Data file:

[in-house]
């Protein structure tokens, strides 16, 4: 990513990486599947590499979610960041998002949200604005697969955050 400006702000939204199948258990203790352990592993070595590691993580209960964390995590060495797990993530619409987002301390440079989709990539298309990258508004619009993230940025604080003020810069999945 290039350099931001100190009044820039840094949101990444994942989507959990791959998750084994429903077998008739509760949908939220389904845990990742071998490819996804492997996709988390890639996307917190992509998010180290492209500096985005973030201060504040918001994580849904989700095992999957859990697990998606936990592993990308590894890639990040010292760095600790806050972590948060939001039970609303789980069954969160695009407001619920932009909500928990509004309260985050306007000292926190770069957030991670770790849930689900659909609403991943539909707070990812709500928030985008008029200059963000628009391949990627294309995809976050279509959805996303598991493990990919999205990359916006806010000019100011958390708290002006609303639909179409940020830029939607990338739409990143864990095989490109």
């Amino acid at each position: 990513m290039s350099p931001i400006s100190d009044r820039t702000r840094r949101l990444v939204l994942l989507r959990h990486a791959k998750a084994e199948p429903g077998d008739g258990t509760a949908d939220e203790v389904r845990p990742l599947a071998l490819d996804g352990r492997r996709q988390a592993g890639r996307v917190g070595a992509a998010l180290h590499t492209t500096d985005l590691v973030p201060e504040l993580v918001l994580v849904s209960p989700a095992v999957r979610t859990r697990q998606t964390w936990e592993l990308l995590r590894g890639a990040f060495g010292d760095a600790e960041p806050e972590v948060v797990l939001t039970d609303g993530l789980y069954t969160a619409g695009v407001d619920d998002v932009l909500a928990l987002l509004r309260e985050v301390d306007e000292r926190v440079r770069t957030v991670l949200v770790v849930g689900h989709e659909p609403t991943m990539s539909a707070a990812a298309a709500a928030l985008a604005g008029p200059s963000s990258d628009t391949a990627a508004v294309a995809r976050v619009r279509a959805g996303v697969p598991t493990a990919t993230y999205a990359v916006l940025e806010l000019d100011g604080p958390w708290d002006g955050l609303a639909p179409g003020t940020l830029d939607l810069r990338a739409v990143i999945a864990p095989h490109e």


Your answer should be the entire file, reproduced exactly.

[in-house]
């Protein structure tokens, strides 16, 4: 990513990486599947590499979610960041998002949200604005697969955050 400006702000939204199948258990203790352990592993070595590691993580209960964390995590060495797990993530619409987002301390440079989709990539298309990258508004619009993230940025604080003020810069999945 290039350099931001100190009044820039840094949101990444994942989507959990791959998750084994429903077998008739509760949908939220389904845990990742071998490819996804492997996709988390890639996307917190992509998010180290492209500096985005973030201060504040918001994580849904989700095992999957859990697990998606936990592993990308590894890639990040010292760095600790806050972590948060939001039970609303789980069954969160695009407001619920932009909500928990509004309260985050306007000292926190770069957030991670770790849930689900659909609403991943539909707070990812709500928030985008008029200059963000628009391949990627294309995809976050279509959805996303598991493990990919999205990359916006806010000019100011958390708290002006609303639909179409940020830029939607990338739409990143864990095989490109």
């Amino acid at each position: 990513m290039s350099p931001i400006s100190d009044r820039t702000r840094r949101l990444v939204l994942l989507r959990h990486a791959k998750a084994e199948p429903g077998d008739g258990t509760a949908d939220e203790v389904r845990p990742l599947a071998l490819d996804g352990r492997r996709q988390a592993g890639r996307v917190g070595a992509a998010l180290h590499t492209t500096d985005l590691v973030p201060e504040l993580v918001l994580v849904s209960p989700a095992v999957r979610t859990r697990q998606t964390w936990e592993l990308l995590r590894g890639a990040f060495g010292d760095a600790e960041p806050e972590v948060v797990l939001t039970d609303g993530l789980y069954t969160a619409g695009v407001d619920d998002v932009l909500a928990l987002l509004r309260e985050v301390d306007e000292r926190v440079r770069t957030v991670l949200v770790v849930g689900h989709e659909p609403t991943m990539s539909a707070a990812a298309a709500a928030l985008a604005g008029p200059s963000s990258d628009t391949a990627a508004v294309a995809r976050v619009r279509a959805g996303v697969p598991t493990a990919t993230y999205a990359v916006l940025e806010l000019d100011g604080p958390w708290d002006g955050l609303a639909p179409g003020t940020l830029d939607l810069r990338a739409v990143i999945a864990p095989h490109e």